However, these remains are not impressions per se, but outlines formed from bacterial growth. In one case, a true impression of ... Other chromatophore structures (such as iridiophores, xanthophores, and erythrophores) affect coloration in extant reptiles but ... Unique conditions permitted the preservation of these outlines, which probably consist of bacterial mats, not the remains of ... Other researchers noted that, while the outlines might have been sharpened and smoothed by preparers because fossil bacterial ...
Its function is to concentrate red pigment granules in epithelial chromatophores, thus affecting color change of the body ... 1040: p. 106-113 Goldsworthy, G., K. Opoku-Ware, and L. Mullen, Adipokinetic hormone enhances laminarin and bacterial ...
This color-changing function is produced by groups of red, yellow, brown, and black pigmented chromatophores above a layer of ... English abstract Nithya, M., Ambikapathy, V., Panneerselvam, A. (2011). "Effect of pharaoh's cuttlefish ink against bacterial ... Similarly to other cuttlefish, pharaoh cuttlefish use these chromatophores for camouflage and other cryptic behaviors. They ... Cephalopod size Common cuttlefish Chromatophore Barratt, I. & Allcock, L. (2012). "Sepia pharaonis". IUCN Red List of ...
"Bacterial membrane proteins". Microbiological sciences. 4 (4): 100-5. 1987. PMID 3153178.. Unknown parameter ,last૧=. ignored ( ... "Ultrastructure of cephalopod chromatophore organs". Zeitschrift fur Zellforschung und mikroskopische Anatomie (Vienna, Austria ... "Chromatophore systems in teleosts and cephalopods: a levels oriented analysis of convergent systems". Brain, behavior and ... "The regulation of motile activity in fish chromatophores". Pigment Cell Res. 13 (5): 300-19. 2000. doi:10.1034/j.1600-0749.2000 ...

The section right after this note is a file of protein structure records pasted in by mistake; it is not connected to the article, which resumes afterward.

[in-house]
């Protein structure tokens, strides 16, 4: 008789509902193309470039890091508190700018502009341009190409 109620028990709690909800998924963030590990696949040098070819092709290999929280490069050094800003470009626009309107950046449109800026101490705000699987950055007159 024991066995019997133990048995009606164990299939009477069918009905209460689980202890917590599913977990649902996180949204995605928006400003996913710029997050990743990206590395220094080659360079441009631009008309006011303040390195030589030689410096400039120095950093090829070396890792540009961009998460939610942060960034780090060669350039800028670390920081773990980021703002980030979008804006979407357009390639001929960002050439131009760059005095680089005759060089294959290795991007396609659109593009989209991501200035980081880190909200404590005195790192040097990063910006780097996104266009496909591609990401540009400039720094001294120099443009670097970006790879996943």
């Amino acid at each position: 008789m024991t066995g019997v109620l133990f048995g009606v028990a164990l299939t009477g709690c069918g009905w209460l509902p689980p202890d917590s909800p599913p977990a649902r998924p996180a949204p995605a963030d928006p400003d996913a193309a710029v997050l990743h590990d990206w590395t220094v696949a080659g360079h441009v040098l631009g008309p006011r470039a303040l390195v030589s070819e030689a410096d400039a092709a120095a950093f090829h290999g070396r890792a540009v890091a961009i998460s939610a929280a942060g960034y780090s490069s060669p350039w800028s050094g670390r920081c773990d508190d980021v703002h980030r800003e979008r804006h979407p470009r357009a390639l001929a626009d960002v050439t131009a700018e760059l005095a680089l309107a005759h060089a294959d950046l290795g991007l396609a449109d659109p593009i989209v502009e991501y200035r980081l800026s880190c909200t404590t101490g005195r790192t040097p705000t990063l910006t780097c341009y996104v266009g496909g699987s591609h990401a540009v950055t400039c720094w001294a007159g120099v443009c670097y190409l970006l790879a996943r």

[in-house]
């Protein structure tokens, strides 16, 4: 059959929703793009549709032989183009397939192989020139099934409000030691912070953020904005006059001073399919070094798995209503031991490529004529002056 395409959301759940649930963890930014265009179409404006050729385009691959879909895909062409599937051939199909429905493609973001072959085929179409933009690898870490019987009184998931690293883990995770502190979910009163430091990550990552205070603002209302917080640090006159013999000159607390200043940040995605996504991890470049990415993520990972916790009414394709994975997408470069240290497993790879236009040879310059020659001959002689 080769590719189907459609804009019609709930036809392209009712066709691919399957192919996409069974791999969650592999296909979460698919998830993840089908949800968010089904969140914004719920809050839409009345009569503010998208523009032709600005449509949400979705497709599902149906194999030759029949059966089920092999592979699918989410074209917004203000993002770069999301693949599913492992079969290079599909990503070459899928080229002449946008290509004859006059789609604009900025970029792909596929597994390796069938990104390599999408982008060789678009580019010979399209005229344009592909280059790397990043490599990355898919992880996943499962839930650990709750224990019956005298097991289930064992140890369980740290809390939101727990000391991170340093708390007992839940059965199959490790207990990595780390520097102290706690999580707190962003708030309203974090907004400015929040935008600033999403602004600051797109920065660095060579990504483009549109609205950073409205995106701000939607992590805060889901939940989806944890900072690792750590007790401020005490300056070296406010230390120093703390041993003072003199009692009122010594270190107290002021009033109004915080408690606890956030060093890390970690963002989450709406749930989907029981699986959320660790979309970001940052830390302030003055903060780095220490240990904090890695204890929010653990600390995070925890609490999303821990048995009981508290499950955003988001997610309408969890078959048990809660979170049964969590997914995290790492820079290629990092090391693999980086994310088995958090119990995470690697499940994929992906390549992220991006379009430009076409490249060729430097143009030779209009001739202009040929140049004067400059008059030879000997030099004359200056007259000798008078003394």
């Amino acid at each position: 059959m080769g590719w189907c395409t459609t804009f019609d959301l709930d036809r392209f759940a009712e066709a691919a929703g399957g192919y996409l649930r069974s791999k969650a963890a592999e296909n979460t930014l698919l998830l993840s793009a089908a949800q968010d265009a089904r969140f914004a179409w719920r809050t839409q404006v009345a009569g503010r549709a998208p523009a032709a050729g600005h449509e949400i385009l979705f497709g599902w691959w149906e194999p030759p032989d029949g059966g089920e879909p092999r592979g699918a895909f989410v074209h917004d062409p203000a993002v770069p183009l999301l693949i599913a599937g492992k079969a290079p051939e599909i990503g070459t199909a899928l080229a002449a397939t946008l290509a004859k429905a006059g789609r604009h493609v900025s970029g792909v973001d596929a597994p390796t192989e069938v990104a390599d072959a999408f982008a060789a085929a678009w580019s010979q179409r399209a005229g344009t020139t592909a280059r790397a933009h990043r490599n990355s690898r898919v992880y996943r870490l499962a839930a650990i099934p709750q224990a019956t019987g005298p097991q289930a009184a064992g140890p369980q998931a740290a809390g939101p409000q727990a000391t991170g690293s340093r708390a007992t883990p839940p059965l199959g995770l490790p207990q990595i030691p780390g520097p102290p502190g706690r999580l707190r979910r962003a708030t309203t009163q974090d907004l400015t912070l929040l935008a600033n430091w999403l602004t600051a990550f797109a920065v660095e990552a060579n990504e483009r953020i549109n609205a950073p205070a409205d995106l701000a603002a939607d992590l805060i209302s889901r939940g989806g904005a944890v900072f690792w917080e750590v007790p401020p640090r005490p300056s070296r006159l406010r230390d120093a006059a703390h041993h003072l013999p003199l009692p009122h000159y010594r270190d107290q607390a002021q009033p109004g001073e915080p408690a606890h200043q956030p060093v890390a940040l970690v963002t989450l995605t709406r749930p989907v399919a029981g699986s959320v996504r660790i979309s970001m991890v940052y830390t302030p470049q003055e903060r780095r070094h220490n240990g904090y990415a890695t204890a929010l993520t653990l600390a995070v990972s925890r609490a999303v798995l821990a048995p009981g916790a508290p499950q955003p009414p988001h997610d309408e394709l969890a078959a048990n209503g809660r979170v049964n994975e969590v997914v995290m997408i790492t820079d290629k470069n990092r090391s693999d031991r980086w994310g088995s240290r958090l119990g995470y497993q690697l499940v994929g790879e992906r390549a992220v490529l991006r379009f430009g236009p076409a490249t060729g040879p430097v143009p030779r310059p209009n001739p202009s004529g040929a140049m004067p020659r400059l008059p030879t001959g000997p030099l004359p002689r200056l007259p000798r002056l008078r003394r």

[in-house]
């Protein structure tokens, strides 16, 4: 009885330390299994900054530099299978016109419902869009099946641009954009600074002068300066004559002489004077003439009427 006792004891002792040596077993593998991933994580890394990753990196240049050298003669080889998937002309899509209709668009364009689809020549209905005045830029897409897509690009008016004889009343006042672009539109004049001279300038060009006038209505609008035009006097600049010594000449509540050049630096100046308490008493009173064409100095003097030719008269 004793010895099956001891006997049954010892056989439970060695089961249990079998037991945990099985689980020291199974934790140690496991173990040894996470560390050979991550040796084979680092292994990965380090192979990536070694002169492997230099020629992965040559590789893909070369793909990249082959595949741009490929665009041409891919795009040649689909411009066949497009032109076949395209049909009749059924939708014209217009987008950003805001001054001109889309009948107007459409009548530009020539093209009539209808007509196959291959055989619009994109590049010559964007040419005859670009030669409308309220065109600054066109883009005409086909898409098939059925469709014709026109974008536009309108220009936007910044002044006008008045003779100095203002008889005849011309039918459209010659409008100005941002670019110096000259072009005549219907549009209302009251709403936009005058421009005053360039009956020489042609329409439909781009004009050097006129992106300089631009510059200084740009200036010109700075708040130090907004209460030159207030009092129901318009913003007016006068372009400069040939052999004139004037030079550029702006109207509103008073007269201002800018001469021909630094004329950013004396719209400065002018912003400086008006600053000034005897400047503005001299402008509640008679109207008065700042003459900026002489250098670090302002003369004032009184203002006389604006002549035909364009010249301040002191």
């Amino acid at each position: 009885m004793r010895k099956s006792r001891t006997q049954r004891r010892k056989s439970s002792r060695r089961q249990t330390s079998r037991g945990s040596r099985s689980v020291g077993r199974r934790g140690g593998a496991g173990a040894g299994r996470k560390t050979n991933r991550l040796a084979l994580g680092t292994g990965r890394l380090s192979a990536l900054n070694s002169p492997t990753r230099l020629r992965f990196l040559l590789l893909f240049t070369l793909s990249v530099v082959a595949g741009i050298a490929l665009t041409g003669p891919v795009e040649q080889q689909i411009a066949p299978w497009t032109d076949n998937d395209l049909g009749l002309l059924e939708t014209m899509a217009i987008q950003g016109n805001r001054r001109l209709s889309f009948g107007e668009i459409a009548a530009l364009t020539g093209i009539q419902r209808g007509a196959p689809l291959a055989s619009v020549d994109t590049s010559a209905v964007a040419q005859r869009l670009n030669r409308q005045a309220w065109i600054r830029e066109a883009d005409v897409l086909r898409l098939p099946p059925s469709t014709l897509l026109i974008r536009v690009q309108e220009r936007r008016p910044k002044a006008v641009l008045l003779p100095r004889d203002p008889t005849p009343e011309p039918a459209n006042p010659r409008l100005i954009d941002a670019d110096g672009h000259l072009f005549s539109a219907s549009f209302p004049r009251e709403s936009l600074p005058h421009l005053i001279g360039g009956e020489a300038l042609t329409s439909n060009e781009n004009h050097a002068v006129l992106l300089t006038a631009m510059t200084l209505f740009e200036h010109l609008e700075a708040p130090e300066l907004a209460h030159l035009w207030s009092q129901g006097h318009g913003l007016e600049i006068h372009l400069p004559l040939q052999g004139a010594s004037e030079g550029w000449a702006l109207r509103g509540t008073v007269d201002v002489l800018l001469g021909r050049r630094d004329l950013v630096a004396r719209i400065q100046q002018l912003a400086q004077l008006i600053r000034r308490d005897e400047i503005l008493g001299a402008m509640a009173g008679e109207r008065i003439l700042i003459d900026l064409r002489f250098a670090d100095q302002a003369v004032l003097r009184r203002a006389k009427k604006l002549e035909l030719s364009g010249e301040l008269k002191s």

Instead, the color of the skin is largely due to chromatophores in the dermis, which, in addition to melanin, may contain ... Subcutaneous fat also produces cathelicidin, which is a peptide that fights bacterial infections. The term "skin" may also ... even anti-bacterial/viral properties for protection against pathogens. The ducts of the mucous gland appear as cylindrical ... chameleons and flounders may be able to change the color of their skin by adjusting the relative size of their chromatophores. ...
Schulten's team modeled the structure and function of a Purple bacteria's chromatophore, one of the simplest living examples of ... transfer and spin exchange contributing to the magnetic field dependence of the primary photochemical reaction of bacterial ...
... is divided into two groups based on shape of vegetative cells and nature of chromatophore. In the first group, ... doi:10.1111/j.1469-8137.1984.tb03611.x Honegger, R. (2018). Fossil lichens from the Lower Devonian and their bacterial and ... The zoospores are flattened cells that contain a cup- shaped green chromatophore and two flagella of equal length arising from ... The cell division of Trebouxia occurs by the cleavage of the chromatophore into two equal halves followed by the pyrenoid ...
Bacterial shell disease was first described in Penaeus and Callinectes sapidus by Cook and Lofton (1973). Hasson, KW; Lightner ... a red tail due to the expansion of the red chromatophores. Mortality during this phase can be as high as 95%. The acute phase ... such as bacterial shell disease. In general pathognomonic histopathological lesions are the first step in confirmatory ...